Closer to the farmhouse, Kallas shows me some sheep sorrel he’s deemed too sparse to pick in any quantity, and a patch of henbit, a sweet-tasting plant with very hairy leaves. But we’re on the lookout for miner’s lettuce (Montia perfoliata), and he quickly spies a large cache growing in the moist soil. His Twistoflex watch glints in the sunlight as he grasps handfuls of the rounded, silken leaves and clips them off along with an inch of their slender stalks.

As for the stinging nettles (Urtica dioica) that we spy sprouting nearby, the persistent sting that comes from their toothed, fibrous, heart-shaped leaves keeps many would-be foragers at bay. But it’s not as risky as it may seem to consume a plant that can raise a rash. “It needs to be boiled,” Kallas says as he plucks the tender tips from a half-dozen plants. “But it’s just like spinach.”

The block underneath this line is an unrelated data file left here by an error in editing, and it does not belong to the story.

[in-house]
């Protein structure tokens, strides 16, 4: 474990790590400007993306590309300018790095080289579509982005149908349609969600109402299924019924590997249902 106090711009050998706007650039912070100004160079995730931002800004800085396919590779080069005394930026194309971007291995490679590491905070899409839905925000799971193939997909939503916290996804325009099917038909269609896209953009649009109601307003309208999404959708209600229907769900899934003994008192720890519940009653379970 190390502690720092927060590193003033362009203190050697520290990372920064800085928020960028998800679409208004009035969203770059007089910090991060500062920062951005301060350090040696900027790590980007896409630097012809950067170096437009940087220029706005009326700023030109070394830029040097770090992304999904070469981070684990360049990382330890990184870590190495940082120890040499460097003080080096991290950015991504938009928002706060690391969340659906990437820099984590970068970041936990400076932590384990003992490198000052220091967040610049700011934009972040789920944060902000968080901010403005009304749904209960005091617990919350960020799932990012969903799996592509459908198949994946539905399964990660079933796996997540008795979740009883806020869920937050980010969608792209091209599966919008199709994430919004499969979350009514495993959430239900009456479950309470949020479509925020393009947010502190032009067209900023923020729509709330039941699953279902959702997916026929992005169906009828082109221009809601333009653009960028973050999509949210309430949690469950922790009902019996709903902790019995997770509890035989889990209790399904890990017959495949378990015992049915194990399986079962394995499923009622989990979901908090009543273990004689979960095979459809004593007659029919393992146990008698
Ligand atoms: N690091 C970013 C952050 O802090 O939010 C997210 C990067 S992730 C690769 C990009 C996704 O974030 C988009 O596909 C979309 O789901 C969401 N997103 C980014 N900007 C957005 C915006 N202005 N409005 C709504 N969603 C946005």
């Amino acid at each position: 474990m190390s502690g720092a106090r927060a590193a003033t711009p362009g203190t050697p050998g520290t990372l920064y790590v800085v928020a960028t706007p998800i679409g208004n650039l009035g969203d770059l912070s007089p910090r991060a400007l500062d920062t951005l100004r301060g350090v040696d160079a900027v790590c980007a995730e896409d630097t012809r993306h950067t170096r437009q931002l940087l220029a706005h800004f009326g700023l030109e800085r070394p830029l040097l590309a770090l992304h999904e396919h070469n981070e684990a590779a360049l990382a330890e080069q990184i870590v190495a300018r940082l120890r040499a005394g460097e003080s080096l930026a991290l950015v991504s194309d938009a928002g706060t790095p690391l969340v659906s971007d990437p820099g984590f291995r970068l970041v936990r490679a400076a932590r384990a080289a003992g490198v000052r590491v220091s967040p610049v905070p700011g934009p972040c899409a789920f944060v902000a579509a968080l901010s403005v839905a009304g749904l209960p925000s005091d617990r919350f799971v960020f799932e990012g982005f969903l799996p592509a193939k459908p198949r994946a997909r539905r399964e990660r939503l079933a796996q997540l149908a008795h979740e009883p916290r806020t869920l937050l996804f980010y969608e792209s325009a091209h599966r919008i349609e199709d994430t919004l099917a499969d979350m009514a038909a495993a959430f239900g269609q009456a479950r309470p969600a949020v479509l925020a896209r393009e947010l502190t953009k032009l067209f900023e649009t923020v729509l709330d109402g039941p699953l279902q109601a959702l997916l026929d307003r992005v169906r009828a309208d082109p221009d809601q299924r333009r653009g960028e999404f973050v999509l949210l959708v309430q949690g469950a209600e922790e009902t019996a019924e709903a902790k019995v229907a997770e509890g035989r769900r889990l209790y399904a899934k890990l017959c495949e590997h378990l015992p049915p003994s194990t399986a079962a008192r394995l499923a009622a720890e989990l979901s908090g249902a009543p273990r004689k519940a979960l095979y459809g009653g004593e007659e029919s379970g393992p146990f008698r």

Kallas admits that one of his favorite foraging spots is his own small North Portland backyard, where he insists you can find wild greens that taste just as good as cultivated garden varieties. It’s also a prime habitat for what has become the most popular commercially sold edible weed: dandelion greens (Taraxacum officinalis).

“Most people think that you should only eat them in the spring before the flower buds appear,” he says. “But as long as there’s lots of cloud cover and rain, you can eat them year-round.” In back of the farmhouse, we pick from dense rosettes of young dandelion greens. When I pluck a jagged spear-shaped leaf to taste, I’m braced for a bitter hit, but I’m surprised by its subtle bitterness and deep vegetal flavors. “Out of 100, I’d give this a 12 for bitterness,” says Kallas, a self-described “supertaster.” I pop another leaf into my mouth and think about how fantastic these dandelions would be sautéed in olive oil with crushed garlic.